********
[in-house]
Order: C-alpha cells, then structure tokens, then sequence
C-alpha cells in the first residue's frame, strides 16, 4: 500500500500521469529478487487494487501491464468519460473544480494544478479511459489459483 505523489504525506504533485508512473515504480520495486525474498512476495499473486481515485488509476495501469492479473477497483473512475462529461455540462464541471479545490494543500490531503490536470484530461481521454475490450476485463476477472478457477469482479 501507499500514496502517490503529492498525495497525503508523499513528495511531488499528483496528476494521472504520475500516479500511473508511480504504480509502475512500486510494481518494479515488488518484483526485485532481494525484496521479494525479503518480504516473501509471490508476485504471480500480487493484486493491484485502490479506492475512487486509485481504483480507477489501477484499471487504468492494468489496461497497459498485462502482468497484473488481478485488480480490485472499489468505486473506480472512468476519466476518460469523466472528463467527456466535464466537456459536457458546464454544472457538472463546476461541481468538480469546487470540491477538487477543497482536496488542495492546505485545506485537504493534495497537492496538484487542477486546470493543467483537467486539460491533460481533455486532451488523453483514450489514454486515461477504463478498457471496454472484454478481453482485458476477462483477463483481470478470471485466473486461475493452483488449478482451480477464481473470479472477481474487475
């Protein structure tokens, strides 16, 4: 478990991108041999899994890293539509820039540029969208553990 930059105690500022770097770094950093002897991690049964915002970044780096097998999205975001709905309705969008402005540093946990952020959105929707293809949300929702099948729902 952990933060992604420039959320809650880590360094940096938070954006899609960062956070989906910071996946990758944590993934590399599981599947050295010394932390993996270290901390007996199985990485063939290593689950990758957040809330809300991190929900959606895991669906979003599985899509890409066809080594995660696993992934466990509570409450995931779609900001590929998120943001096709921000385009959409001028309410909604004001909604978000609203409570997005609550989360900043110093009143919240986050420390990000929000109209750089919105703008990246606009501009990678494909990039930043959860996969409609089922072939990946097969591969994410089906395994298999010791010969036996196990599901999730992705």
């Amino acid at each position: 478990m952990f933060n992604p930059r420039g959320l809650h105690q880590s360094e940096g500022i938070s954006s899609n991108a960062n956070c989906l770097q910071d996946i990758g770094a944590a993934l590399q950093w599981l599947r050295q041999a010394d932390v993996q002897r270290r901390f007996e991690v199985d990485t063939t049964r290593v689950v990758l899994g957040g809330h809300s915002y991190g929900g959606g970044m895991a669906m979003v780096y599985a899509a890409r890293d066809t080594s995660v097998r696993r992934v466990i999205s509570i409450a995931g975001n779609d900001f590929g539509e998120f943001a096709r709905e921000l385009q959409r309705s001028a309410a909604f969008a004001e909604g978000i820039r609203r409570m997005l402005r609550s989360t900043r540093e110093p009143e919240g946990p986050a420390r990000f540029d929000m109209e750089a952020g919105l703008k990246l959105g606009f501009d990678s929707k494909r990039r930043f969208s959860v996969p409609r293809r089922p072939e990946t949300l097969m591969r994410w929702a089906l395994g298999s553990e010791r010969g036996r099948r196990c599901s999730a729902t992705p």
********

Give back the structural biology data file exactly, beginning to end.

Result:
[in-house]
Order: C-alpha cells, then structure tokens, then sequence
C-alpha cells in the first residue's frame, strides 16, 4: 500500500500521469529478487487494487501491464468519460473544480494544478479511459489459483 505523489504525506504533485508512473515504480520495486525474498512476495499473486481515485488509476495501469492479473477497483473512475462529461455540462464541471479545490494543500490531503490536470484530461481521454475490450476485463476477472478457477469482479 501507499500514496502517490503529492498525495497525503508523499513528495511531488499528483496528476494521472504520475500516479500511473508511480504504480509502475512500486510494481518494479515488488518484483526485485532481494525484496521479494525479503518480504516473501509471490508476485504471480500480487493484486493491484485502490479506492475512487486509485481504483480507477489501477484499471487504468492494468489496461497497459498485462502482468497484473488481478485488480480490485472499489468505486473506480472512468476519466476518460469523466472528463467527456466535464466537456459536457458546464454544472457538472463546476461541481468538480469546487470540491477538487477543497482536496488542495492546505485545506485537504493534495497537492496538484487542477486546470493543467483537467486539460491533460481533455486532451488523453483514450489514454486515461477504463478498457471496454472484454478481453482485458476477462483477463483481470478470471485466473486461475493452483488449478482451480477464481473470479472477481474487475
């Protein structure tokens, strides 16, 4: 478990991108041999899994890293539509820039540029969208553990 930059105690500022770097770094950093002897991690049964915002970044780096097998999205975001709905309705969008402005540093946990952020959105929707293809949300929702099948729902 952990933060992604420039959320809650880590360094940096938070954006899609960062956070989906910071996946990758944590993934590399599981599947050295010394932390993996270290901390007996199985990485063939290593689950990758957040809330809300991190929900959606895991669906979003599985899509890409066809080594995660696993992934466990509570409450995931779609900001590929998120943001096709921000385009959409001028309410909604004001909604978000609203409570997005609550989360900043110093009143919240986050420390990000929000109209750089919105703008990246606009501009990678494909990039930043959860996969409609089922072939990946097969591969994410089906395994298999010791010969036996196990599901999730992705």
């Amino acid at each position: 478990m952990f933060n992604p930059r420039g959320l809650h105690q880590s360094e940096g500022i938070s954006s899609n991108a960062n956070c989906l770097q910071d996946i990758g770094a944590a993934l590399q950093w599981l599947r050295q041999a010394d932390v993996q002897r270290r901390f007996e991690v199985d990485t063939t049964r290593v689950v990758l899994g957040g809330h809300s915002y991190g929900g959606g970044m895991a669906m979003v780096y599985a899509a890409r890293d066809t080594s995660v097998r696993r992934v466990i999205s509570i409450a995931g975001n779609d900001f590929g539509e998120f943001a096709r709905e921000l385009q959409r309705s001028a309410a909604f969008a004001e909604g978000i820039r609203r409570m997005l402005r609550s989360t900043r540093e110093p009143e919240g946990p986050a420390r990000f540029d929000m109209e750089a952020g919105l703008k990246l959105g606009f501009d990678s929707k494909r990039r930043f969208s959860v996969p409609r293809r089922p072939e990946t949300l097969m591969r994410w929702a089906l395994g298999s553990e010791r010969g036996r099948r196990c599901s999730a729902t992705p």